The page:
After 40 years of leather-crafting, pattern-making, trims, hems, and creating bespoke suiting for celebrity athletes like Malcolm Jenkins and Moses Malone, Larnell Baldwin knows just about everything there is to know about tailoring.
He’s even been dubbed a master tailor by his clients and apprentices. And since 1988, Queen Village’s Baldwin Fine Custom Tailoring, on historic Fabric Row, has been the hub of his business and fashion institute, where he’s helped nurture more than a thousand designers and tailors.
Yet, one of his most enduring memories likely will be the night of May 30, when his store was looted after the protests of George Floyd’s death. Even more, he’ll remember how his son and a former student helped raise more than $30,000 for repairs in less than a week.
It was around 8:30 p.m. that Saturday when Baldwin, 60, was closing shop, waiting for his Uber ride home, and watching on TV the tensions rise around Philadelphia.
“I was on the opposite side of the store and I got a phone call from another merchant on the block saying that someone was breaking my window,” Baldwin recalled. By the time he made it to the front of the store, looters had taken multiple leather jackets, dress forms, and face masks.
“I’m not upset,” said Baldwin on Wednesday, wearing a custom, embossed silk blazer. “I do understand the frustration of some of the individuals, but in terms of the looting, I don’t condone it. I’m just glad I didn’t sustain even more damage.” Baldwin said his was the only business on Fabric Row that was looted that day.
The next morning, news about Baldwin’s store spread through the neighborhood. His community of clients and former students, including Erica “Q” Mukai Faria, who studied under Baldwin two years ago, rallied.
“He’s such an important person to me, so I try to make sure I check in with him,” said Faria, who lives in Lansdale. “When he told me what happened to the shop, I had to go down there.”
Longtime client Colin Dixon said more than three-quarters of his wardrobe has been created by Baldwin. He usually visits once a month — more now that Baldwin is making his masks — so Dixon, too, went to check on his friend.
“They did a really bad job on the store. They really tore him down," Dixon said. “[His feelings were] hurt, but he handled it in a very sophisticated way.”
Baldwin said he had property insurance but didn’t think it would be enough to cover most of the damages.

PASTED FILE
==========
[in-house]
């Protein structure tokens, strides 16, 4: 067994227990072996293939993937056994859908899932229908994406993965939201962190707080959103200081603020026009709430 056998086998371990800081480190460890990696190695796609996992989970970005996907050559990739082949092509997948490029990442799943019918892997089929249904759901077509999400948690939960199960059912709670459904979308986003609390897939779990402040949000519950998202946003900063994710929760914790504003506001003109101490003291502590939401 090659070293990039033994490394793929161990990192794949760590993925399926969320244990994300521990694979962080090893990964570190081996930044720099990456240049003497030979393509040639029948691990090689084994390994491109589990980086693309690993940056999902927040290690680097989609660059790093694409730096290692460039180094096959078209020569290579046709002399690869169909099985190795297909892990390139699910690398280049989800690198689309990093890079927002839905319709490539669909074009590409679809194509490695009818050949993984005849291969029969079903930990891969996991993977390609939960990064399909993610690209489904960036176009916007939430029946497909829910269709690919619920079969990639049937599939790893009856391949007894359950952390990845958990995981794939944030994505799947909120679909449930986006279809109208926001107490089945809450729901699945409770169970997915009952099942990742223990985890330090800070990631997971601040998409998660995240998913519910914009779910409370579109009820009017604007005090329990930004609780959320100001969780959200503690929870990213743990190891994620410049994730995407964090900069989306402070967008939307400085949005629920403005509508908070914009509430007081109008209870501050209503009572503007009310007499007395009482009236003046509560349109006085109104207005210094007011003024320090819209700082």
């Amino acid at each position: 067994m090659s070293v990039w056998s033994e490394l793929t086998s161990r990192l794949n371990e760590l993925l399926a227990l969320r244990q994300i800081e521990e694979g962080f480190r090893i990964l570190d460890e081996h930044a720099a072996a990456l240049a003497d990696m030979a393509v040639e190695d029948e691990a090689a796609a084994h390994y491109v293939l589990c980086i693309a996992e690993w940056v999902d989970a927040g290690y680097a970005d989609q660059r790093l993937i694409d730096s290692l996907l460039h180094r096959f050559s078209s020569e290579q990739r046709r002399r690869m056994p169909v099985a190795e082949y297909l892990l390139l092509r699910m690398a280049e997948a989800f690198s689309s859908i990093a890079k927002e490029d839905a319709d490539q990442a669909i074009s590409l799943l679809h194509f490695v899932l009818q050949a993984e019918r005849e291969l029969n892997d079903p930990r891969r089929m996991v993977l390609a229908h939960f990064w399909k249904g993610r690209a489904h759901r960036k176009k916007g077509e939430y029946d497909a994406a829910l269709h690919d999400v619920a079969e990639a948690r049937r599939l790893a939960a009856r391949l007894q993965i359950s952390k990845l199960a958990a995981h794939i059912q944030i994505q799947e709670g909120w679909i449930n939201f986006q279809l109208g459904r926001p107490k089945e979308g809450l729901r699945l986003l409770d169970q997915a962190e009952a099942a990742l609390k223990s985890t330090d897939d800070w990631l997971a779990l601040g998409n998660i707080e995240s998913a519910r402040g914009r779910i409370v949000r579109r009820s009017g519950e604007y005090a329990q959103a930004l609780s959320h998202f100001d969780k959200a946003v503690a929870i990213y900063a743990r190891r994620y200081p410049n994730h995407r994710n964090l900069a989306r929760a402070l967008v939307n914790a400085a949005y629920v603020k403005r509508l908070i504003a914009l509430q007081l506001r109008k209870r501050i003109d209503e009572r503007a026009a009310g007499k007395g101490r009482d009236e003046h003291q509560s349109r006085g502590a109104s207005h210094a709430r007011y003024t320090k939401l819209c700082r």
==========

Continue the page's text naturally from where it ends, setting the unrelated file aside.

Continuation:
Compounded by the stress of being closed due to the coronavirus pandemic, the looting “really put him in a low,” Faria said.
She took to social media, where she says she’s posted about her beloved teacher many times, to ask for donations to repair the shop. “He didn’t even ask me to do it,” Faria said. “I posted a little bit about it, and I, by no means, have a large following. I think the right people started blasting it out.”
Her phone was overwhelmed with notifications. People were making donations to Venmo and spreading the word. Baldwin was shocked the fund-raising was taking off. And then his son, Chris, reached out to Faria to start a GoFundMe.
Between responses to Faria’s original ask and the GoFundMe, more than $30,000 have been raised so far.
“So now, it’s about keeping this black business strong, maybe stronger than it’s ever been," said Chris Baldwin, who lives in Boston but has been in Philly the past few days to help his father around the shop. “It’s been cool because it’s like a fresh start for my dad.”
Plans for the money are still being developed. Fixing the front window of the store, which is still boarded up, is a priority Larnell Baldwin said, “and then we’re going to be pushing the fashion institute and marketing that more," using some of the funds as scholarships.
Baldwin said that many people from the community have visited to show support and drop off donations.
“A lot of times, we don’t get that type of appreciation until we’re dead and gone,” he said. “But it’s really nice to see that outpouring of support while you’re still alive. It shows that you’ve done something right.”